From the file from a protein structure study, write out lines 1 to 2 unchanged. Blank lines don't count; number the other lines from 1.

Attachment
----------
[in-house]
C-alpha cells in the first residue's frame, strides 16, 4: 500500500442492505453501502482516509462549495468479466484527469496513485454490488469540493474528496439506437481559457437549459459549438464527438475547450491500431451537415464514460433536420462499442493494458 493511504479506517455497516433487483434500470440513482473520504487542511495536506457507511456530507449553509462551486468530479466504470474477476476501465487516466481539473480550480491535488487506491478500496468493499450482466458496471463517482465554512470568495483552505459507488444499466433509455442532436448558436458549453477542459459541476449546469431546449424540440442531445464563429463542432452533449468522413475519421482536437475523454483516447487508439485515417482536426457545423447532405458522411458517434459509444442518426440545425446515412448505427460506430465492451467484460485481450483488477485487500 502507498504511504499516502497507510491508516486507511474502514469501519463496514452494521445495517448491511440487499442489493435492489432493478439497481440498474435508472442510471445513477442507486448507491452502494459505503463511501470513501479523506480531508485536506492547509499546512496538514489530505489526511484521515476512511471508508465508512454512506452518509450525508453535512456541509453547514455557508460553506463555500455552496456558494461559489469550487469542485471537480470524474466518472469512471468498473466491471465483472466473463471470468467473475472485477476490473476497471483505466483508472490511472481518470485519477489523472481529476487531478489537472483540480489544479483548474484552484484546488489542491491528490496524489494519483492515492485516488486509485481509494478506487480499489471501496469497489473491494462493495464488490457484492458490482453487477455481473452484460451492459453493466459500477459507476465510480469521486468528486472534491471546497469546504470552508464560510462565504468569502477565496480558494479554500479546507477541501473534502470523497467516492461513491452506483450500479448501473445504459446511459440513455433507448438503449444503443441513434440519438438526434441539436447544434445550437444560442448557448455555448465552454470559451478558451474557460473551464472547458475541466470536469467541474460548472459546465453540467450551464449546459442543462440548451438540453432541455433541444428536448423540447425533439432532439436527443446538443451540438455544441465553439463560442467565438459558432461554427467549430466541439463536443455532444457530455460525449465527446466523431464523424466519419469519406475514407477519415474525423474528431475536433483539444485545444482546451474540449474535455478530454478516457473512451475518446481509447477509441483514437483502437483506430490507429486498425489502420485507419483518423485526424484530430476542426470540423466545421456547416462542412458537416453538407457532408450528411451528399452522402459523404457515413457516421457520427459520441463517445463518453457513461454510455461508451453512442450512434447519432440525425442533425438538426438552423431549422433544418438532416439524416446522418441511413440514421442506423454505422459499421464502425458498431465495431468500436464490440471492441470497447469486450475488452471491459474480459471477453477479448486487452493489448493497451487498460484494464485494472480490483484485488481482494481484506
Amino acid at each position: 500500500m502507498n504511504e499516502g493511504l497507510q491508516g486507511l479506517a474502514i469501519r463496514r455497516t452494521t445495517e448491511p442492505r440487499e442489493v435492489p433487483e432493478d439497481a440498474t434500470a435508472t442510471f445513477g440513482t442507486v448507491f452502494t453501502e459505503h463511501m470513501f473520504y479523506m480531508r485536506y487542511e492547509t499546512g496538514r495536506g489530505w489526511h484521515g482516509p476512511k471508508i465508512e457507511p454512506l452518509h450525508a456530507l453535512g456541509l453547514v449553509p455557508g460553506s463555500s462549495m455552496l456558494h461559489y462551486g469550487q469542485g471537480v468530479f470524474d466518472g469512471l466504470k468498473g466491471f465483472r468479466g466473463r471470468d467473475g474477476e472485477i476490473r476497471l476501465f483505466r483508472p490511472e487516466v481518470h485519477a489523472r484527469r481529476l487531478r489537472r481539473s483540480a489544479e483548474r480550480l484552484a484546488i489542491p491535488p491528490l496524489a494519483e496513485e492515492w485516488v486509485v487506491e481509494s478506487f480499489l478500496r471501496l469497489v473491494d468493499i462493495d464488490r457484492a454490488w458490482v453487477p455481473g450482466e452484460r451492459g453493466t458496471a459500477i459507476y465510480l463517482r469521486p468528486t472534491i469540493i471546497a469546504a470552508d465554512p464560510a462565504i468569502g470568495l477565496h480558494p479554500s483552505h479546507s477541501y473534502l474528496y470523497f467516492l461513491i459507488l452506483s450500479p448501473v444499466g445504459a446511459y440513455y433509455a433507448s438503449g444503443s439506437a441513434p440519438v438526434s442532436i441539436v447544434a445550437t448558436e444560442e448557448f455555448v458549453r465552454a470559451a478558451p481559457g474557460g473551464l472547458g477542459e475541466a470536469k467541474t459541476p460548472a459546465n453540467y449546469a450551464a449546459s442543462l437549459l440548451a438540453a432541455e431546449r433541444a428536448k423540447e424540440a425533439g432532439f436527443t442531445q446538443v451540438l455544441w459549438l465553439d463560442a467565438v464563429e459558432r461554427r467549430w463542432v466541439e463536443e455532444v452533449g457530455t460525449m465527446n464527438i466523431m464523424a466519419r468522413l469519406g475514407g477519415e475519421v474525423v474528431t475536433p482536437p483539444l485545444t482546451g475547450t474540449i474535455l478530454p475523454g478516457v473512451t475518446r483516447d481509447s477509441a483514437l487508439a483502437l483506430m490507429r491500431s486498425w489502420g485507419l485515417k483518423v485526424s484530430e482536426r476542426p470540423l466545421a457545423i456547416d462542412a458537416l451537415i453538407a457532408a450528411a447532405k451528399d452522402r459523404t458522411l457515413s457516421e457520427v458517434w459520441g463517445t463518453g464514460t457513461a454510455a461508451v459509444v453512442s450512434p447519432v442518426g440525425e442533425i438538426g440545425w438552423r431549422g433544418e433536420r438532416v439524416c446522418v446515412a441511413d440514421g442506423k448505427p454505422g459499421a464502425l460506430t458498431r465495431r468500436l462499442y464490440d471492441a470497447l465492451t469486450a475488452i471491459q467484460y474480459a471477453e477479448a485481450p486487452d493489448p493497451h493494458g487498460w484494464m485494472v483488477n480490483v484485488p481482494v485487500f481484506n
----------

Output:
[in-house]
C-alpha cells in the first residue's frame, strides 16, 4: 500500500442492505453501502482516509462549495468479466484527469496513485454490488469540493474528496439506437481559457437549459459549438464527438475547450491500431451537415464514460433536420462499442493494458 493511504479506517455497516433487483434500470440513482473520504487542511495536506457507511456530507449553509462551486468530479466504470474477476476501465487516466481539473480550480491535488487506491478500496468493499450482466458496471463517482465554512470568495483552505459507488444499466433509455442532436448558436458549453477542459459541476449546469431546449424540440442531445464563429463542432452533449468522413475519421482536437475523454483516447487508439485515417482536426457545423447532405458522411458517434459509444442518426440545425446515412448505427460506430465492451467484460485481450483488477485487500 502507498504511504499516502497507510491508516486507511474502514469501519463496514452494521445495517448491511440487499442489493435492489432493478439497481440498474435508472442510471445513477442507486448507491452502494459505503463511501470513501479523506480531508485536506492547509499546512496538514489530505489526511484521515476512511471508508465508512454512506452518509450525508453535512456541509453547514455557508460553506463555500455552496456558494461559489469550487469542485471537480470524474466518472469512471468498473466491471465483472466473463471470468467473475472485477476490473476497471483505466483508472490511472481518470485519477489523472481529476487531478489537472483540480489544479483548474484552484484546488489542491491528490496524489494519483492515492485516488486509485481509494478506487480499489471501496469497489473491494462493495464488490457484492458490482453487477455481473452484460451492459453493466459500477459507476465510480469521486468528486472534491471546497469546504470552508464560510462565504468569502477565496480558494479554500479546507477541501473534502470523497467516492461513491452506483450500479448501473445504459446511459440513455433507448438503449444503443441513434440519438438526434441539436447544434445550437444560442448557448455555448465552454470559451478558451474557460473551464472547458475541466470536469467541474460548472459546465453540467450551464449546459442543462440548451438540453432541455433541444428536448423540447425533439432532439436527443446538443451540438455544441465553439463560442467565438459558432461554427467549430466541439463536443455532444457530455460525449465527446466523431464523424466519419469519406475514407477519415474525423474528431475536433483539444485545444482546451474540449474535455478530454478516457473512451475518446481509447477509441483514437483502437483506430490507429486498425489502420485507419483518423485526424484530430476542426470540423466545421456547416462542412458537416453538407457532408450528411451528399452522402459523404457515413457516421457520427459520441463517445463518453457513461454510455461508451453512442450512434447519432440525425442533425438538426438552423431549422433544418438532416439524416446522418441511413440514421442506423454505422459499421464502425458498431465495431468500436464490440471492441470497447469486450475488452471491459474480459471477453477479448486487452493489448493497451487498460484494464485494472480490483484485488481482494481484506